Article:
It’s hard to believe I’ve been on a gut-healthy diet for 3 years now. Starting the journey was a difficult decision to make. I think most of you can probably relate, when I say that the difficulty is not in eating a gut-healthy diet, but the hardest part is just starting. Change can sometimes feel overwhelming.
I had huge incentive to start though. I did it for my youngest son, Sam. We adopted him from China when he was 3 years old. After receiving the diagnosis of microcephaly and global developmental delay, we spent the next few years immersed in the world of sensory integration and neurodevelopmental therapies. I know these therapies are life changing for many individuals, but we saw no changes in our son after 3 years. In frustration I decided it was time for me to go back to school to get a break from working with my son. Even though I was doing it for purely selfish reason it was to be the most beneficial thing I would do for Sam (and for me). I spent a year studying nutrition, and then went on to become certified in the GAPS diet (The Gut and Psychology Syndrome diet). By the time I had finished studying Natural Nutrition, I knew that I needed to learn more about the gut to help Sam.
Sam and I marked a date on the calendar for the end of October 2014, and I talked to him about the diet daily. I ended up moving our calendar date ahead by a week. Once I’ve made a decision I like to jump right in.
The changes for Sam were life altering for him and for us as a family, but what I hadn’t even considered at that time was how it would impact me.
Here’s how things have changed for me after 3 years on a gut-healthy diet:
1. I used to be a mouth breather at night, and often during the day as well. When I look at my history, I realize I’ve had sinus inflammation for my entire life. I still have some inflammation, but I breathe well through my nose all the time now.
2. I don’t have seasonal allergies anymore. I used to dread spring, because it meant months of itchy eyes, a drippy nose and severe fatigue. Anti-histamines never seemed to work. Amazingly those allergies are gone.
3. Other allergies are disappearing. This summer for the first time in 35+ years I have been able to pet dogs without getting hives. It feels amazing to be able to interact with a dog. Reactions to other animals are diminishing.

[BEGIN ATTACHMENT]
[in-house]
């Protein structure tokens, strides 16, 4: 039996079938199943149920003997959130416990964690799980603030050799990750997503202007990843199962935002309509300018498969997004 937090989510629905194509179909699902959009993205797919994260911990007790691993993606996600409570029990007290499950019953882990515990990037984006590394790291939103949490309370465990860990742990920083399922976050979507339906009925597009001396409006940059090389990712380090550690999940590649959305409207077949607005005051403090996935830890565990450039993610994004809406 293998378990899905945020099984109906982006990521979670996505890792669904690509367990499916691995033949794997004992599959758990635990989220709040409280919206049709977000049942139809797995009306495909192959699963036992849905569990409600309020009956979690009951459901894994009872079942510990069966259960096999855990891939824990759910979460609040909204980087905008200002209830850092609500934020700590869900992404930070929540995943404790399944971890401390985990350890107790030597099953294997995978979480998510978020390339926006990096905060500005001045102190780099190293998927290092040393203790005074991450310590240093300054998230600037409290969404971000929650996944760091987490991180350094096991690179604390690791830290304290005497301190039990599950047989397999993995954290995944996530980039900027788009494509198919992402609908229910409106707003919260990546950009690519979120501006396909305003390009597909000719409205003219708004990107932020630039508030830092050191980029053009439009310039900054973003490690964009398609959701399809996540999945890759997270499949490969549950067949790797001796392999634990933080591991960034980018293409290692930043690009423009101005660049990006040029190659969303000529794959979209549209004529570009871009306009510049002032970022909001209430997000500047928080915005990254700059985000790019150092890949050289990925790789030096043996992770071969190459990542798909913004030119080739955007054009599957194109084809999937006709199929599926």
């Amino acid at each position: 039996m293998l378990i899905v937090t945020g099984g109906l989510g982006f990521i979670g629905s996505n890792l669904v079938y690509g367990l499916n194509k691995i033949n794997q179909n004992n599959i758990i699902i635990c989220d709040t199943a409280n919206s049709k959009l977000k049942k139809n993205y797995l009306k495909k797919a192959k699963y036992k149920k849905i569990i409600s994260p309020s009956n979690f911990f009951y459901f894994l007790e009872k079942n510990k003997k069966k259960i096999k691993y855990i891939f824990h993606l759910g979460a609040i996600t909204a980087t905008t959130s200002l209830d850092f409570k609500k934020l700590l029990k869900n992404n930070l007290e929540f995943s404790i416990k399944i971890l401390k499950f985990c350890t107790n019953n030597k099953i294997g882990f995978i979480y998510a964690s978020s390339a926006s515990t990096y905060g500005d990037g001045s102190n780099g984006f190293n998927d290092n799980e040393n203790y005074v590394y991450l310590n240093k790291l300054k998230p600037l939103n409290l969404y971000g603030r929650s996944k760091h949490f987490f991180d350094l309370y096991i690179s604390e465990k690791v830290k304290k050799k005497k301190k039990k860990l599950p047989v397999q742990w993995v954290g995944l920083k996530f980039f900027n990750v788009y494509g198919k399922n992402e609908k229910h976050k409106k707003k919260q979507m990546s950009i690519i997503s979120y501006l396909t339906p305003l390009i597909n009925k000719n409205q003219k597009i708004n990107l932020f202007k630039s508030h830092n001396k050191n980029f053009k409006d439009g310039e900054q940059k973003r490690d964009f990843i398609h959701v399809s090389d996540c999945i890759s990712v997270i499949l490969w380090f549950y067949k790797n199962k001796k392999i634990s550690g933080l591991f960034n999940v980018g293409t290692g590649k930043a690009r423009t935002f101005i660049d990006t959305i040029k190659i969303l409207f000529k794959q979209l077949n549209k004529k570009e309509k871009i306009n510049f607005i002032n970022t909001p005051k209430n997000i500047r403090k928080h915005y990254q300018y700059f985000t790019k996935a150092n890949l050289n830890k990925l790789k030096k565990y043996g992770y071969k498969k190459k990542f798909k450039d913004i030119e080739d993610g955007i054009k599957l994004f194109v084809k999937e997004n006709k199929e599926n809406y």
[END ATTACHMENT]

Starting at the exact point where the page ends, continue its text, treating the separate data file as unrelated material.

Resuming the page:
4. I’ve had skin issues since I was a baby. Rashes and dry skin plagued my childhood, and then I developed eczema on my hands in my early teens. Like most people, I had tried every topical solution known to man. NAIT treatments helped (an acupuncture desensitization) but they still weren’t addressing the cause. I still get some eczema, but it is much better. Dry skin is a thing of the past. It still gets dry in our Calgary winters, but “normal” dry, not cracked, scabbing or severely itchy.
5. Like my skin issues, I’ve had multiple chemical sensitivities for as long as I can remember. I can remember feeling nauseated from being in a new car or from the smell of gasoline as a young child. With each passing year I seemed to react to more and more scents, until I couldn’t be close to anyone wearing perfume, or sometimes even be close to someone wearing scented lotion or deodorant. At its worst, I couldn’t go into a store if anyone in the store had perfume on. I certainly couldn’t go into a conventional grocery store with its aisle full of scented laundry and household cleaners. I used to have to hold my breath to get through the perfume section of a department store. Sometimes exposure to scents left me vomiting and bedridden for a few days. I still have to be careful to avoid chemicals, but I’m just so grateful that I’m not living a life of avoidance anymore.
Since most of these issues had plagued me my whole life I hadn’t even recognized them as problematic. I had just assumed it was normal for me to breathe through my mouth, have itchy, irritated skin and react to most environmental triggers. It seems so absurd now, but like many people I had just accepted that that was the way I was.
I still have a ways to go. I measure my gut leakiness regularly. I figure I have another year to go to reach optimal gut health. I don’t plan on ever eating grains, or legumes regularly again. Maybe my future will include small amounts of sprouted ancient grains, but I don’t miss them. I like muffins and pancakes made with nut flours and butters better.
Where ever you are on your journey, I hope you are seeing the changes you want. It doesn’t happen overnight. When I think of how long I was suffering from health problems, the last 3 years seems short. After decades of damage, repairing it all takes time.
What has been the best thing about your journey? Are there still symptoms you struggle with?
Happy, Healthy Journey!